The Western Australian Human Research Ethics workshop series is back for 2022.
Friday 30 September 2022 – Human Ethics workshop
Interacting across boundaries: applying human research ethics in different situations.
The workshop is being hosted by the Research Office at Notre Dame University, Fremantle, in conjunction with AHRECS (Australasian Human Research Ethics Consultancy Services).
8.30am registration, 9.00am start, concluding after lunch.
Notre Dame Campus, Tannock Hall, Fremantle WA
Cost $170.00 per participant
There is an online registration available to persons based outside of Western Australia. On request, a special discount code for Zoom-only registration can be provided – please contact email@example.com if this interest you.
In this post, Erich provides an overview of the event, the guest speakers and the components of the workshop.
Register at . On request, a special discount code for Zoom-only registration can be provided – please contact firstname.lastname@example.org if this interest you. The online component is open to registrants outside Western Australia.
In this post, Dr Gary Allen (one of the senior consultants at AHRECS) discusses why resourcing reflective practice is a more reliable and effective/constructive way to manage institutional risk than fixating on compliance and using an enforcement and sanctions approach.
Approaching the serious risks from within the frame of resourcing practice treats the role of research ethics as being to facilitate research, rather than being an impediment to research.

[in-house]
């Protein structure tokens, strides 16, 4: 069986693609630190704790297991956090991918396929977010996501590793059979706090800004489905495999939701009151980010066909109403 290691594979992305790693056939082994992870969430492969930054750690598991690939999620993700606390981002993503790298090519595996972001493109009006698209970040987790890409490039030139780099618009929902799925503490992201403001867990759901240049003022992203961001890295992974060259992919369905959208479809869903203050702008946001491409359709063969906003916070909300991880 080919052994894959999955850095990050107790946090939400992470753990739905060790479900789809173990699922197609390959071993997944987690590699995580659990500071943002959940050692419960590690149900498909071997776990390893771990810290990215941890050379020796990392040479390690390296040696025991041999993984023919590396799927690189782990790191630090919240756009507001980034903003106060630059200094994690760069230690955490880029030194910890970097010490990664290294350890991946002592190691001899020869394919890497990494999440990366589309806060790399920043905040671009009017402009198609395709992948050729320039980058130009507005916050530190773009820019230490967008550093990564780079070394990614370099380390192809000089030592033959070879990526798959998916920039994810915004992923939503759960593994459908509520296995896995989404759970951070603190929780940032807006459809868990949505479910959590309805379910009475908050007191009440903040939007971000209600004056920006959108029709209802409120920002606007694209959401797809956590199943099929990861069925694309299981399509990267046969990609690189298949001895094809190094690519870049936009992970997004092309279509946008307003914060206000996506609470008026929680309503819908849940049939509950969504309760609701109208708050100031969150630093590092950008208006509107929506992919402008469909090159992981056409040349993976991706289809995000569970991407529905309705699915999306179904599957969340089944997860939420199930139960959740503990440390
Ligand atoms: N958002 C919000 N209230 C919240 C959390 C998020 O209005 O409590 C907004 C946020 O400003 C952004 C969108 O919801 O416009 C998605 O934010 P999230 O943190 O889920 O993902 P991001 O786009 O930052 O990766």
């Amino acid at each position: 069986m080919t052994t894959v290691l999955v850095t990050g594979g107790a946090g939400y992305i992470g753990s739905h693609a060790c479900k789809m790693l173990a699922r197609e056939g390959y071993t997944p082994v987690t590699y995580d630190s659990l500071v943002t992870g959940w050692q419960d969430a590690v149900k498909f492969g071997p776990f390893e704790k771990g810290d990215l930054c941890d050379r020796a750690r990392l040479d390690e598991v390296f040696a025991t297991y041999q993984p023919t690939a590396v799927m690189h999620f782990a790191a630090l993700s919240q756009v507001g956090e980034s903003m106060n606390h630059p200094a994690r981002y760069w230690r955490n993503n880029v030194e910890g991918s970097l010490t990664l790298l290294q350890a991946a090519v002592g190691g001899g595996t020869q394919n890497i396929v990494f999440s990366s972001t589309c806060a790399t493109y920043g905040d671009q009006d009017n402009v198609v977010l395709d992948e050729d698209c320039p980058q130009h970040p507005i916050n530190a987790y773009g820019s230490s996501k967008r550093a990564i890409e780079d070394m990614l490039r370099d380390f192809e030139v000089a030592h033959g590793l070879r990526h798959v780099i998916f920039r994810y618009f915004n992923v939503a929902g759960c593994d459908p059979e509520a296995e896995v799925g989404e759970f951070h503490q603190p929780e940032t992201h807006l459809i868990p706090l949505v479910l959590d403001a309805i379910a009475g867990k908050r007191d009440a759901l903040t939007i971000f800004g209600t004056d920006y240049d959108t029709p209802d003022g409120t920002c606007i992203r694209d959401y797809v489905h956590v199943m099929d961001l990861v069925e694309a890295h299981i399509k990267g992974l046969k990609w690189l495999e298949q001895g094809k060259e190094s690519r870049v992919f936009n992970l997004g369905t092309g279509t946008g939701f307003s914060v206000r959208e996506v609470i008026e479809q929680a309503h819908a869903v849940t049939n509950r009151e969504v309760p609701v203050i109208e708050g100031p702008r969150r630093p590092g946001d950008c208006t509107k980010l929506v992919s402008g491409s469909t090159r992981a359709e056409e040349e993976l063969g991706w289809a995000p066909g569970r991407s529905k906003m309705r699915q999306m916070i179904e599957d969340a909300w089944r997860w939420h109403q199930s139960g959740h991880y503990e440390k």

This embeds research ethics as being a component of the design and conduct of quality research, not as something external to research.
Systems that promote ethical design and conduct, are also investments in quality research
Gary has worked in the human research ethics field since 1997. He has worked with committees in Australia, Canada, New Zealand, the UK and Vietnam. He Chaired the Committee that drafted the new Chapter 3.1 of the National Statement on Ethical Conduct in Human Research.
In this post Gary discusses the components of a good internal report from a research ethics committee to the governing body of the host institution.
Such reports should be produced annually.
A constructive report should provide a snapshot of the committee during the reported period.
The report should cover specific matters that are optional and strategic in nature.
In this post find out why Gary is cranky about the proposed good practice guide for Australian Research Integrity Advisers.
#SPOILERALERT It is because he believes institutions need a network of collegiate Research Integrity Advisers to nurture and support a community of practice within their institution.
He also thinks mandatory reporting and telling people to speak in hypotheticals are STUPID.
While Gary describes this as a personal opinion, we agree. We don’t see how mandatory reporting will make serving as an RIA would be appealing or encourage anyone to consult them about whether an individual’s practice is appropriate.